Configuring the Maximum Degree of Parallelism
A commonly altered setting is Maximum Degree
of Parallelism (MAXDOP), which controls the maximum number of CPUs that
can be used in executing a single task. For example, a large query may be
broken up into different parts, with each part executing threads on separate
CPUs. Such a query is known as a parallel query.
When considering a typical OLTP system consisting of lots of
short, simple transactions, multiple CPUs are valuable in their ability to
service lots of simultaneous threads from multiple users. In contrast, a
typical OLAP (reporting / data warehouse) application consists of a smaller
number of much larger queries. It follows that splitting up a query into
multiple chunks, with each chunk running on a separate CPU is more suited to an
OLAP system whereby large amounts of resources can be used in speeding up the
execution time of large queries.
During query compilation, SQL Server will decide whether or not
to use a parallel query if the MAXDOP setting allows and the estimated cost of
executing the query in a serial manner on a single CPU exceeds a cost
threshold. By default, MAXDOP is 0, meaning that SQL Server is left to decide
on the appropriate number of CPUs to use. This value can be set to 1,
effectively disabling parallel queries, or a specific number which limits the
amount of CPUs that can be used.
In OLTP systems, using a maximum MAXDOP setting of 8 is
recommended in most cases, including those with access to more than 8 CPU
cores. The effort to split and rejoin a query across more than 8 CPUs often
outweighs the benefits of parallelism
In some cases, parallel queries in an OLTP environment are chosen
by SQL Server to circumvent poor design and maintenance practices, most often
as a result of missing indexes or out of date statistics. For example, SQL
Server may decide to perform an index scan rather than a lookup, in which case
it may parallelize the query. A high incidence of parallel queries is typically
accompanied by a large number of CXPACKET waits.
In typical OLTP environments, MAXDOP is often set to 1 to limit
the CPU and memory impact from parallel queries. In such cases, the question
needs to be asked as to why SQL Server is choosing
parallel queries, that is, are the indexes being designed and maintained appropriately?
One of the downsides from setting MAXDOP to 1 is that certain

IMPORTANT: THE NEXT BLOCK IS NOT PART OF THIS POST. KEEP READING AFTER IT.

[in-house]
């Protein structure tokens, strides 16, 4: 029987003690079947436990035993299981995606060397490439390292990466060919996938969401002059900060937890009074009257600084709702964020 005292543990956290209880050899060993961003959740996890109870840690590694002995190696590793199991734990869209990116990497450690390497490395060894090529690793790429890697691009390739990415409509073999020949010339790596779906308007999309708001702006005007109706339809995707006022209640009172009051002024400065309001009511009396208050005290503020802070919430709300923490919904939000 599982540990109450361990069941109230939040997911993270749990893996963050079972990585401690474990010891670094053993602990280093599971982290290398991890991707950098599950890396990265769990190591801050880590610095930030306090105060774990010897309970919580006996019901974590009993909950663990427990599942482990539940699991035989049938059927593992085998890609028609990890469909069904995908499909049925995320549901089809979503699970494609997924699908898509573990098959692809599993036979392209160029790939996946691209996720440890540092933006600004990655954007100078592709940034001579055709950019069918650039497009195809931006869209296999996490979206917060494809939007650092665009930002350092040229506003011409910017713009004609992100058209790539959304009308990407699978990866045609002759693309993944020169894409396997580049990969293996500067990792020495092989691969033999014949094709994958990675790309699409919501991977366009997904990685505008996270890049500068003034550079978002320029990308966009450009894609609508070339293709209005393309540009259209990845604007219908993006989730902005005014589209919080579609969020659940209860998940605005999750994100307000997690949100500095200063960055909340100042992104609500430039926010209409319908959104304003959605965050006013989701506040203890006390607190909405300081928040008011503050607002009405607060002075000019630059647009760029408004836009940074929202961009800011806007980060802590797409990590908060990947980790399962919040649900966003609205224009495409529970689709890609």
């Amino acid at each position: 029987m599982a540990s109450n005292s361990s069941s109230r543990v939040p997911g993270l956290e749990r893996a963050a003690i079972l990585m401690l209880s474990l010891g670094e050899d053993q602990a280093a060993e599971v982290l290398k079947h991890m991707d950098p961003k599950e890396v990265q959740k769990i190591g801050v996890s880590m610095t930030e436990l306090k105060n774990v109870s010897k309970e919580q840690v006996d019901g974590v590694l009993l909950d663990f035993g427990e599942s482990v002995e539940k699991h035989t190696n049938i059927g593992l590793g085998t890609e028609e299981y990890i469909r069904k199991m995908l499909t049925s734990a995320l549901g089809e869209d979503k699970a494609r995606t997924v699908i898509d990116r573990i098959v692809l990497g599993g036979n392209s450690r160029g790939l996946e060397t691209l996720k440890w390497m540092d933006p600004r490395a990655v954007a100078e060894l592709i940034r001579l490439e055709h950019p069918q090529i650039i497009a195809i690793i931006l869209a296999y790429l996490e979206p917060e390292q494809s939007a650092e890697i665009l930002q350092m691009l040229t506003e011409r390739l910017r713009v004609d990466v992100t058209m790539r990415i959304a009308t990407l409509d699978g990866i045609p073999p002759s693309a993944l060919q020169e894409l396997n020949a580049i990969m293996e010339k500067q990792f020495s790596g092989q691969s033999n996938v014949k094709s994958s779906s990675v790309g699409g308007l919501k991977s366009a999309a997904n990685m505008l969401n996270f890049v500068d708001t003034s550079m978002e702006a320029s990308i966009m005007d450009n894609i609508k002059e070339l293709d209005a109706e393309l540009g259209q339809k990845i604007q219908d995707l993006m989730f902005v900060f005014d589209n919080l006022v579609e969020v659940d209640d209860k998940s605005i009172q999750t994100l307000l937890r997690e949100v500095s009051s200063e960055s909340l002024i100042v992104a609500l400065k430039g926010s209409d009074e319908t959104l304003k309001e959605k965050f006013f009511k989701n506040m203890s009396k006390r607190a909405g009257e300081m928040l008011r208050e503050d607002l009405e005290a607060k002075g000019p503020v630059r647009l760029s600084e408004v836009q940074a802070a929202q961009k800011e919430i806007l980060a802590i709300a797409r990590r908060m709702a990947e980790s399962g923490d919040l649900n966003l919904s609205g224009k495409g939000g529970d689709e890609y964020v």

operations, such as index rebuilds, benefit greatly from parallelism, but are
unable to do so with a MAXDOP 1 setting. In such cases, the MAXDOP setting can
be specified at a statement level. For example, the CREATE INDEX command, an
example of which is presented here, accepts a MAXDOP parameter:
— Use a MAXDOP hint to override the
default server MAXDOP setting
CREATE NONCLUSTERED INDEX [IX_Address_StateProvinceID]
ON [Person].[Address] ([StateProvinceID] ASC)
In this example, we specify MAXDOP = 0 to override the instance
default MAXDOP setting, and thereby permit the index creation to be
parallelized if SQL Server decides that is the best approach.
Like all configuration options, Max Degree of Parallelism can be
set using sp_configure, or via the Advanced page of a Server’s properties
window in SQL Server Management Studio, as shown in figure 1.
Figure 1: The Advanced tab of the Server Properties
window allows changes to Server configuration settings such as Max Degree of
Parallelism and the Cost Threshold
If MAXDOP is left at the default value, or set to a number more
than 1, the threshold at which SQL Server will consider a parallel plan can be
set through the Cost Threshold for Parallelism option.
This value, specified in seconds, represents the estimated time the query would
take if executed serially on a single CPU. Queries estimated to take longer
than this will be considered for parallelism. The default value for this
setting is 5.
In some cases, increasing this value is a better alternative to
setting MAXDOP to 1 when dealing with a large number of (unwanted) parallel queries.
This article is excerpted from the upcoming book SQL Server 2008 Administration in Action by Rod Colledge and published by Manning Publications. It
explains how to configure settings to limit the number of processors used in
parallel query execution. For the table of contents, the Author Forum, and
other resources, go to http://manning.com/colledge/.